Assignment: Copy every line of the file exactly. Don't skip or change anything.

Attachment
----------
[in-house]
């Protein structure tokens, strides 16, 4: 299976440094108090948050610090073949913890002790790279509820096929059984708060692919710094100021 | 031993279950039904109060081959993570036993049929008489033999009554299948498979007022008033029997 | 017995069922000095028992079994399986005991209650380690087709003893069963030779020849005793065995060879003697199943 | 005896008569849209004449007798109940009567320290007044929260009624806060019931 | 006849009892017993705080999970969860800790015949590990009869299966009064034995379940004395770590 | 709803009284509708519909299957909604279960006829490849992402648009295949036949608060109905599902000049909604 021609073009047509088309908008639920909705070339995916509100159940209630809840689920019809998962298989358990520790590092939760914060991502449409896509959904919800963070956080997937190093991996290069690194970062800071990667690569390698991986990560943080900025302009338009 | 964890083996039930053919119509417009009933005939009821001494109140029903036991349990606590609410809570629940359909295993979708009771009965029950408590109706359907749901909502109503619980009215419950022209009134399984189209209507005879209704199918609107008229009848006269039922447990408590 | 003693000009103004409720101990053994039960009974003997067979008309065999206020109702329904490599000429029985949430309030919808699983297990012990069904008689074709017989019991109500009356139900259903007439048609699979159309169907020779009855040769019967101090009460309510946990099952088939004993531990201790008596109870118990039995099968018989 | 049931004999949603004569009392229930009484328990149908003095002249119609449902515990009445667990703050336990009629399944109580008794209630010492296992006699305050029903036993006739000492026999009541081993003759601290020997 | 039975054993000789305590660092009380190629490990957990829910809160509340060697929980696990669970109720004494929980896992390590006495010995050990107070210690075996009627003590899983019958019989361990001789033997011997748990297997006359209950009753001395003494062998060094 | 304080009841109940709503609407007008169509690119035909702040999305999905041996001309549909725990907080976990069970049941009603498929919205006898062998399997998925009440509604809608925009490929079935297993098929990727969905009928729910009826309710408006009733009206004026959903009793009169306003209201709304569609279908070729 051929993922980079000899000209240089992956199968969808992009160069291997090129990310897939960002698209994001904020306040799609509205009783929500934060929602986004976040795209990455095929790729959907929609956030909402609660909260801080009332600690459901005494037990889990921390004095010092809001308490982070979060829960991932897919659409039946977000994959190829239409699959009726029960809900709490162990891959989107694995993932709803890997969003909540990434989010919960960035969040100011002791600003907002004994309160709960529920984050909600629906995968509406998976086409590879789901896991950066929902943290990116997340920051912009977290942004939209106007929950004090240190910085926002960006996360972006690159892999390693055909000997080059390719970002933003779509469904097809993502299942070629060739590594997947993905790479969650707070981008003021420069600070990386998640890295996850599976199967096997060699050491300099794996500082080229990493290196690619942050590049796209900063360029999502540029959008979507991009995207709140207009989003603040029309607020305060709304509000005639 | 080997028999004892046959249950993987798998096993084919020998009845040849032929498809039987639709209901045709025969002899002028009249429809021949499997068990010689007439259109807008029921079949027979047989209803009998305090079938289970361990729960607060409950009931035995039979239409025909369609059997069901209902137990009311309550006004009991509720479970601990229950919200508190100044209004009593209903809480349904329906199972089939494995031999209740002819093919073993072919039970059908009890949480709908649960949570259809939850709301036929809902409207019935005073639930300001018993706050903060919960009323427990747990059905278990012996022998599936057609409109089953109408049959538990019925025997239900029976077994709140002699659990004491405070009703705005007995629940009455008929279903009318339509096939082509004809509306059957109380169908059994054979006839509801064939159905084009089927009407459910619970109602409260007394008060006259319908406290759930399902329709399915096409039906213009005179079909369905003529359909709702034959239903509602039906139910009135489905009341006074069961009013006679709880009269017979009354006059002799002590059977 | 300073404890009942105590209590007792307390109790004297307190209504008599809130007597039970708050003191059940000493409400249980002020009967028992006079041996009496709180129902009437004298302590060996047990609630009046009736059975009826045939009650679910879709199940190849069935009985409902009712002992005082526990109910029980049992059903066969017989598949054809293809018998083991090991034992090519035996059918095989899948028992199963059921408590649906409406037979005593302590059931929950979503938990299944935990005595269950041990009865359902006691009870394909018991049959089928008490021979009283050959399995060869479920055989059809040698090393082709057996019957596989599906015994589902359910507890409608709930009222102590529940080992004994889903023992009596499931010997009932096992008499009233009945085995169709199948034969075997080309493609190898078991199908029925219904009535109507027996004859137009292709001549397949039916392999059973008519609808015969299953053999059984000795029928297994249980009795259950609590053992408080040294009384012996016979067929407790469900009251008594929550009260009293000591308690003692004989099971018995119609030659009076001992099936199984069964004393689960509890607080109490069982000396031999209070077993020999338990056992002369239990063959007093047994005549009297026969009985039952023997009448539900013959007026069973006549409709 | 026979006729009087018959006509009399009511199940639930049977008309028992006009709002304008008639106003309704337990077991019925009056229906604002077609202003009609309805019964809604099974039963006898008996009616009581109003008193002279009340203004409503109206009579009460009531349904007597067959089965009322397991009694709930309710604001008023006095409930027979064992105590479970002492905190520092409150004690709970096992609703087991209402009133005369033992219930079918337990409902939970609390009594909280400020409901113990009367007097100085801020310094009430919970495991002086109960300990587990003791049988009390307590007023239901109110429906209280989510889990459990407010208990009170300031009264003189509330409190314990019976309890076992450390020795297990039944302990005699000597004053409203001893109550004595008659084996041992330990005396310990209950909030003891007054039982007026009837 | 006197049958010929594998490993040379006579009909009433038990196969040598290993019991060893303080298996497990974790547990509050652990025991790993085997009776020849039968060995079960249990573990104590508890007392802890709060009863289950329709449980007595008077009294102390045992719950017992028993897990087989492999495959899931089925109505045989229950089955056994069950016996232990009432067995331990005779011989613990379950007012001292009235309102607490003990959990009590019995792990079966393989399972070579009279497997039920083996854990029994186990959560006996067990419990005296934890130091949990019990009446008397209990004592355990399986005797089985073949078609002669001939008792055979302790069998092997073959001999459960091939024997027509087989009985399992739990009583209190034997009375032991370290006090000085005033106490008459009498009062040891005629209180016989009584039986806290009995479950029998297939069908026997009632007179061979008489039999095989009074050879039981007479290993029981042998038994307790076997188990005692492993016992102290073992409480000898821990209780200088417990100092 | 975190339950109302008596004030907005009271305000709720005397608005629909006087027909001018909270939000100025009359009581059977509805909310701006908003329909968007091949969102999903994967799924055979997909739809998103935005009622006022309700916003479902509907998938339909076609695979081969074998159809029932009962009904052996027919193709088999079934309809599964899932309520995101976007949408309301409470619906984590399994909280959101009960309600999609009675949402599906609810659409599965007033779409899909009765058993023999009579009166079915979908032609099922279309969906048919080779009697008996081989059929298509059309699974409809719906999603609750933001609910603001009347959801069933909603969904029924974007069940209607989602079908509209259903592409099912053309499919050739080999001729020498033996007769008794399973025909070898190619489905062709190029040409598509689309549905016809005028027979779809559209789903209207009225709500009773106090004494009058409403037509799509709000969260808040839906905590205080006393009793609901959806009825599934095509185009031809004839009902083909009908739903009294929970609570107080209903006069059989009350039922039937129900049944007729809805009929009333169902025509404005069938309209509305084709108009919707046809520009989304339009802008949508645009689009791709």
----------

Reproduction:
[in-house]
């Protein structure tokens, strides 16, 4: 299976440094108090948050610090073949913890002790790279509820096929059984708060692919710094100021 | 031993279950039904109060081959993570036993049929008489033999009554299948498979007022008033029997 | 017995069922000095028992079994399986005991209650380690087709003893069963030779020849005793065995060879003697199943 | 005896008569849209004449007798109940009567320290007044929260009624806060019931 | 006849009892017993705080999970969860800790015949590990009869299966009064034995379940004395770590 | 709803009284509708519909299957909604279960006829490849992402648009295949036949608060109905599902000049909604 021609073009047509088309908008639920909705070339995916509100159940209630809840689920019809998962298989358990520790590092939760914060991502449409896509959904919800963070956080997937190093991996290069690194970062800071990667690569390698991986990560943080900025302009338009 | 964890083996039930053919119509417009009933005939009821001494109140029903036991349990606590609410809570629940359909295993979708009771009965029950408590109706359907749901909502109503619980009215419950022209009134399984189209209507005879209704199918609107008229009848006269039922447990408590 | 003693000009103004409720101990053994039960009974003997067979008309065999206020109702329904490599000429029985949430309030919808699983297990012990069904008689074709017989019991109500009356139900259903007439048609699979159309169907020779009855040769019967101090009460309510946990099952088939004993531990201790008596109870118990039995099968018989 | 049931004999949603004569009392229930009484328990149908003095002249119609449902515990009445667990703050336990009629399944109580008794209630010492296992006699305050029903036993006739000492026999009541081993003759601290020997 | 039975054993000789305590660092009380190629490990957990829910809160509340060697929980696990669970109720004494929980896992390590006495010995050990107070210690075996009627003590899983019958019989361990001789033997011997748990297997006359209950009753001395003494062998060094 | 304080009841109940709503609407007008169509690119035909702040999305999905041996001309549909725990907080976990069970049941009603498929919205006898062998399997998925009440509604809608925009490929079935297993098929990727969905009928729910009826309710408006009733009206004026959903009793009169306003209201709304569609279908070729 051929993922980079000899000209240089992956199968969808992009160069291997090129990310897939960002698209994001904020306040799609509205009783929500934060929602986004976040795209990455095929790729959907929609956030909402609660909260801080009332600690459901005494037990889990921390004095010092809001308490982070979060829960991932897919659409039946977000994959190829239409699959009726029960809900709490162990891959989107694995993932709803890997969003909540990434989010919960960035969040100011002791600003907002004994309160709960529920984050909600629906995968509406998976086409590879789901896991950066929902943290990116997340920051912009977290942004939209106007929950004090240190910085926002960006996360972006690159892999390693055909000997080059390719970002933003779509469904097809993502299942070629060739590594997947993905790479969650707070981008003021420069600070990386998640890295996850599976199967096997060699050491300099794996500082080229990493290196690619942050590049796209900063360029999502540029959008979507991009995207709140207009989003603040029309607020305060709304509000005639 | 080997028999004892046959249950993987798998096993084919020998009845040849032929498809039987639709209901045709025969002899002028009249429809021949499997068990010689007439259109807008029921079949027979047989209803009998305090079938289970361990729960607060409950009931035995039979239409025909369609059997069901209902137990009311309550006004009991509720479970601990229950919200508190100044209004009593209903809480349904329906199972089939494995031999209740002819093919073993072919039970059908009890949480709908649960949570259809939850709301036929809902409207019935005073639930300001018993706050903060919960009323427990747990059905278990012996022998599936057609409109089953109408049959538990019925025997239900029976077994709140002699659990004491405070009703705005007995629940009455008929279903009318339509096939082509004809509306059957109380169908059994054979006839509801064939159905084009089927009407459910619970109602409260007394008060006259319908406290759930399902329709399915096409039906213009005179079909369905003529359909709702034959239903509602039906139910009135489905009341006074069961009013006679709880009269017979009354006059002799002590059977 | 300073404890009942105590209590007792307390109790004297307190209504008599809130007597039970708050003191059940000493409400249980002020009967028992006079041996009496709180129902009437004298302590060996047990609630009046009736059975009826045939009650679910879709199940190849069935009985409902009712002992005082526990109910029980049992059903066969017989598949054809293809018998083991090991034992090519035996059918095989899948028992199963059921408590649906409406037979005593302590059931929950979503938990299944935990005595269950041990009865359902006691009870394909018991049959089928008490021979009283050959399995060869479920055989059809040698090393082709057996019957596989599906015994589902359910507890409608709930009222102590529940080992004994889903023992009596499931010997009932096992008499009233009945085995169709199948034969075997080309493609190898078991199908029925219904009535109507027996004859137009292709001549397949039916392999059973008519609808015969299953053999059984000795029928297994249980009795259950609590053992408080040294009384012996016979067929407790469900009251008594929550009260009293000591308690003692004989099971018995119609030659009076001992099936199984069964004393689960509890607080109490069982000396031999209070077993020999338990056992002369239990063959007093047994005549009297026969009985039952023997009448539900013959007026069973006549409709 | 026979006729009087018959006509009399009511199940639930049977008309028992006009709002304008008639106003309704337990077991019925009056229906604002077609202003009609309805019964809604099974039963006898008996009616009581109003008193002279009340203004409503109206009579009460009531349904007597067959089965009322397991009694709930309710604001008023006095409930027979064992105590479970002492905190520092409150004690709970096992609703087991209402009133005369033992219930079918337990409902939970609390009594909280400020409901113990009367007097100085801020310094009430919970495991002086109960300990587990003791049988009390307590007023239901109110429906209280989510889990459990407010208990009170300031009264003189509330409190314990019976309890076992450390020795297990039944302990005699000597004053409203001893109550004595008659084996041992330990005396310990209950909030003891007054039982007026009837 | 006197049958010929594998490993040379006579009909009433038990196969040598290993019991060893303080298996497990974790547990509050652990025991790993085997009776020849039968060995079960249990573990104590508890007392802890709060009863289950329709449980007595008077009294102390045992719950017992028993897990087989492999495959899931089925109505045989229950089955056994069950016996232990009432067995331990005779011989613990379950007012001292009235309102607490003990959990009590019995792990079966393989399972070579009279497997039920083996854990029994186990959560006996067990419990005296934890130091949990019990009446008397209990004592355990399986005797089985073949078609002669001939008792055979302790069998092997073959001999459960091939024997027509087989009985399992739990009583209190034997009375032991370290006090000085005033106490008459009498009062040891005629209180016989009584039986806290009995479950029998297939069908026997009632007179061979008489039999095989009074050879039981007479290993029981042998038994307790076997188990005692492993016992102290073992409480000898821990209780200088417990100092 | 975190339950109302008596004030907005009271305000709720005397608005629909006087027909001018909270939000100025009359009581059977509805909310701006908003329909968007091949969102999903994967799924055979997909739809998103935005009622006022309700916003479902509907998938339909076609695979081969074998159809029932009962009904052996027919193709088999079934309809599964899932309520995101976007949408309301409470619906984590399994909280959101009960309600999609009675949402599906609810659409599965007033779409899909009765058993023999009579009166079915979908032609099922279309969906048919080779009697008996081989059929298509059309699974409809719906999603609750933001609910603001009347959801069933909603969904029924974007069940209607989602079908509209259903592409099912053309499919050739080999001729020498033996007769008794399973025909070898190619489905062709190029040409598509689309549905016809005028027979779809559209789903209207009225709500009773106090004494009058409403037509799509709000969260808040839906905590205080006393009793609901959806009825599934095509185009031809004839009902083909009908739903009294929970609570107080209903006069059989009350039922039937129900049944007729809805009929009333169902025509404005069938309209509305084709108009919707046809520009989304339009802008949508645009689009791709």